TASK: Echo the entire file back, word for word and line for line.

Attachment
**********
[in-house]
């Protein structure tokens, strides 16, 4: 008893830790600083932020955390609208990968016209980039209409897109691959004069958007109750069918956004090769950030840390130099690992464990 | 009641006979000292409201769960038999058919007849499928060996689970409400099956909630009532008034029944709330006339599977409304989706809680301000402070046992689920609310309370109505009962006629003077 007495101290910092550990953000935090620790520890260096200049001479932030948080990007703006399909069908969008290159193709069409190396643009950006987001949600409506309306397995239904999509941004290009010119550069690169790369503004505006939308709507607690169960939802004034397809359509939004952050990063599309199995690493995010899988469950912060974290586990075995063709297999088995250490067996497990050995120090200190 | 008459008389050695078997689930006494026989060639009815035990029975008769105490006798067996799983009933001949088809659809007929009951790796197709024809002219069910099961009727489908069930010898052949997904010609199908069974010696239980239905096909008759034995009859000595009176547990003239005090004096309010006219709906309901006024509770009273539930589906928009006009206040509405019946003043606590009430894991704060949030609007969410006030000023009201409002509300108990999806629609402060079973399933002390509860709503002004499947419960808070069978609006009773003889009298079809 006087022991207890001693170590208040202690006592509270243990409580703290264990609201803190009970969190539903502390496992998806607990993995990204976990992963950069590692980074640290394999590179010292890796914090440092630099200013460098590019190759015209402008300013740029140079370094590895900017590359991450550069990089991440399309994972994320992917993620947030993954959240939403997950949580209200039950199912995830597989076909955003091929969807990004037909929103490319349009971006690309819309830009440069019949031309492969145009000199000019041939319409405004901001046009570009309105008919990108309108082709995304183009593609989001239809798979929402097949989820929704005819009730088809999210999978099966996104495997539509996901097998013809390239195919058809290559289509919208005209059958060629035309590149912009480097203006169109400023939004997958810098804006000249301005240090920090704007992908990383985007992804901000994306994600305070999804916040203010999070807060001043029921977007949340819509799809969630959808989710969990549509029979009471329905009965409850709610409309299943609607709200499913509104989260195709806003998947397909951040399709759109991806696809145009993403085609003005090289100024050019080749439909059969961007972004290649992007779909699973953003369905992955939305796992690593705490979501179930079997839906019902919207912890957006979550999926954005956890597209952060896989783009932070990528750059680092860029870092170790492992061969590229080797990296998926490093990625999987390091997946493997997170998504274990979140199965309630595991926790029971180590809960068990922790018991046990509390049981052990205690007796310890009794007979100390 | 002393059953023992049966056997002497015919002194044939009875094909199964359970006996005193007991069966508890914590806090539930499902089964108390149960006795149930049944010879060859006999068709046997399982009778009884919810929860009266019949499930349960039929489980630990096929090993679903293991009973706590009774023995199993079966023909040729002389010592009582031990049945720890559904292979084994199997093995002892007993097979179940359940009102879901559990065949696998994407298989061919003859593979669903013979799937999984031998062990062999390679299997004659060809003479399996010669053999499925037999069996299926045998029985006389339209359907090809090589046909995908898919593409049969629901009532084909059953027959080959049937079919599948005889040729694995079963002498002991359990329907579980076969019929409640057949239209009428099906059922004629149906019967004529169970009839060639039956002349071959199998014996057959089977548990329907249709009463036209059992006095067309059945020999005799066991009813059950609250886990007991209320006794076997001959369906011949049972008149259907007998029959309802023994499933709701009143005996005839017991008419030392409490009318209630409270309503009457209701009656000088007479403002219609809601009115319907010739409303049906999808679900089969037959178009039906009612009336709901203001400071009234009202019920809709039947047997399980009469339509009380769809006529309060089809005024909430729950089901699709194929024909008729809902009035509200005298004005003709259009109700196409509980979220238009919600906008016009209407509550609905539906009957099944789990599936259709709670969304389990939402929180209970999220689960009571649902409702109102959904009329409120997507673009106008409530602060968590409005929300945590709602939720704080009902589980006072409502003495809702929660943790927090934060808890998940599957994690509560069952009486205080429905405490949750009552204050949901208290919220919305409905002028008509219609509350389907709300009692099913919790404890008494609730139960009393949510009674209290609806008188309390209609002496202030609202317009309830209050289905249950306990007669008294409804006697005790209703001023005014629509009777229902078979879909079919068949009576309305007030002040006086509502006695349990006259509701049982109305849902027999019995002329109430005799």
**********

[in-house]
């Protein structure tokens, strides 16, 4: 008893830790600083932020955390609208990968016209980039209409897109691959004069958007109750069918956004090769950030840390130099690992464990 | 009641006979000292409201769960038999058919007849499928060996689970409400099956909630009532008034029944709330006339599977409304989706809680301000402070046992689920609310309370109505009962006629003077 007495101290910092550990953000935090620790520890260096200049001479932030948080990007703006399909069908969008290159193709069409190396643009950006987001949600409506309306397995239904999509941004290009010119550069690169790369503004505006939308709507607690169960939802004034397809359509939004952050990063599309199995690493995010899988469950912060974290586990075995063709297999088995250490067996497990050995120090200190 | 008459008389050695078997689930006494026989060639009815035990029975008769105490006798067996799983009933001949088809659809007929009951790796197709024809002219069910099961009727489908069930010898052949997904010609199908069974010696239980239905096909008759034995009859000595009176547990003239005090004096309010006219709906309901006024509770009273539930589906928009006009206040509405019946003043606590009430894991704060949030609007969410006030000023009201409002509300108990999806629609402060079973399933002390509860709503002004499947419960808070069978609006009773003889009298079809 006087022991207890001693170590208040202690006592509270243990409580703290264990609201803190009970969190539903502390496992998806607990993995990204976990992963950069590692980074640290394999590179010292890796914090440092630099200013460098590019190759015209402008300013740029140079370094590895900017590359991450550069990089991440399309994972994320992917993620947030993954959240939403997950949580209200039950199912995830597989076909955003091929969807990004037909929103490319349009971006690309819309830009440069019949031309492969145009000199000019041939319409405004901001046009570009309105008919990108309108082709995304183009593609989001239809798979929402097949989820929704005819009730088809999210999978099966996104495997539509996901097998013809390239195919058809290559289509919208005209059958060629035309590149912009480097203006169109400023939004997958810098804006000249301005240090920090704007992908990383985007992804901000994306994600305070999804916040203010999070807060001043029921977007949340819509799809969630959808989710969990549509029979009471329905009965409850709610409309299943609607709200499913509104989260195709806003998947397909951040399709759109991806696809145009993403085609003005090289100024050019080749439909059969961007972004290649992007779909699973953003369905992955939305796992690593705490979501179930079997839906019902919207912890957006979550999926954005956890597209952060896989783009932070990528750059680092860029870092170790492992061969590229080797990296998926490093990625999987390091997946493997997170998504274990979140199965309630595991926790029971180590809960068990922790018991046990509390049981052990205690007796310890009794007979100390 | 002393059953023992049966056997002497015919002194044939009875094909199964359970006996005193007991069966508890914590806090539930499902089964108390149960006795149930049944010879060859006999068709046997399982009778009884919810929860009266019949499930349960039929489980630990096929090993679903293991009973706590009774023995199993079966023909040729002389010592009582031990049945720890559904292979084994199997093995002892007993097979179940359940009102879901559990065949696998994407298989061919003859593979669903013979799937999984031998062990062999390679299997004659060809003479399996010669053999499925037999069996299926045998029985006389339209359907090809090589046909995908898919593409049969629901009532084909059953027959080959049937079919599948005889040729694995079963002498002991359990329907579980076969019929409640057949239209009428099906059922004629149906019967004529169970009839060639039956002349071959199998014996057959089977548990329907249709009463036209059992006095067309059945020999005799066991009813059950609250886990007991209320006794076997001959369906011949049972008149259907007998029959309802023994499933709701009143005996005839017991008419030392409490009318209630409270309503009457209701009656000088007479403002219609809601009115319907010739409303049906999808679900089969037959178009039906009612009336709901203001400071009234009202019920809709039947047997399980009469339509009380769809006529309060089809005024909430729950089901699709194929024909008729809902009035509200005298004005003709259009109700196409509980979220238009919600906008016009209407509550609905539906009957099944789990599936259709709670969304389990939402929180209970999220689960009571649902409702109102959904009329409120997507673009106008409530602060968590409005929300945590709602939720704080009902589980006072409502003495809702929660943790927090934060808890998940599957994690509560069952009486205080429905405490949750009552204050949901208290919220919305409905002028008509219609509350389907709300009692099913919790404890008494609730139960009393949510009674209290609806008188309390209609002496202030609202317009309830209050289905249950306990007669008294409804006697005790209703001023005014629509009777229902078979879909079919068949009576309305007030002040006086509502006695349990006259509701049982109305849902027999019995002329109430005799």